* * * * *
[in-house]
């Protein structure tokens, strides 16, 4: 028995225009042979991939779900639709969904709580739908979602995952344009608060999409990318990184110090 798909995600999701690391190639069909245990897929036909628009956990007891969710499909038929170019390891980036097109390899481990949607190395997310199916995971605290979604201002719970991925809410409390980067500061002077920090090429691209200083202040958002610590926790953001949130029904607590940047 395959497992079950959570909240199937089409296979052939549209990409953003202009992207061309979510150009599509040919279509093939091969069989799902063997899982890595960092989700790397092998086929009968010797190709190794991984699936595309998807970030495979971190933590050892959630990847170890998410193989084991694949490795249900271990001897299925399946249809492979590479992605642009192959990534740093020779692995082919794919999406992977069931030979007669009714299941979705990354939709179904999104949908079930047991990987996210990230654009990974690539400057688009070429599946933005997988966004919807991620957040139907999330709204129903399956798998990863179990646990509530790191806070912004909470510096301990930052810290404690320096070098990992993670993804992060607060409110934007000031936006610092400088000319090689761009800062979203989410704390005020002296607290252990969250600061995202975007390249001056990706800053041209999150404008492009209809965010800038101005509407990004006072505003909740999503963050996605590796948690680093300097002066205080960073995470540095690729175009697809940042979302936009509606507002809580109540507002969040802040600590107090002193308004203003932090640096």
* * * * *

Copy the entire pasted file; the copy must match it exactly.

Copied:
[in-house]
């Protein structure tokens, strides 16, 4: 028995225009042979991939779900639709969904709580739908979602995952344009608060999409990318990184110090 798909995600999701690391190639069909245990897929036909628009956990007891969710499909038929170019390891980036097109390899481990949607190395997310199916995971605290979604201002719970991925809410409390980067500061002077920090090429691209200083202040958002610590926790953001949130029904607590940047 395959497992079950959570909240199937089409296979052939549209990409953003202009992207061309979510150009599509040919279509093939091969069989799902063997899982890595960092989700790397092998086929009968010797190709190794991984699936595309998807970030495979971190933590050892959630990847170890998410193989084991694949490795249900271990001897299925399946249809492979590479992605642009192959990534740093020779692995082919794919999406992977069931030979007669009714299941979705990354939709179904999104949908079930047991990987996210990230654009990974690539400057688009070429599946933005997988966004919807991620957040139907999330709204129903399956798998990863179990646990509530790191806070912004909470510096301990930052810290404690320096070098990992993670993804992060607060409110934007000031936006610092400088000319090689761009800062979203989410704390005020002296607290252990969250600061995202975007390249001056990706800053041209999150404008492009209809965010800038101005509407990004006072505003909740999503963050996605590796948690680093300097002066205080960073995470540095690729175009697809940042979302936009509606507002809580109540507002969040802040600590107090002193308004203003932090640096």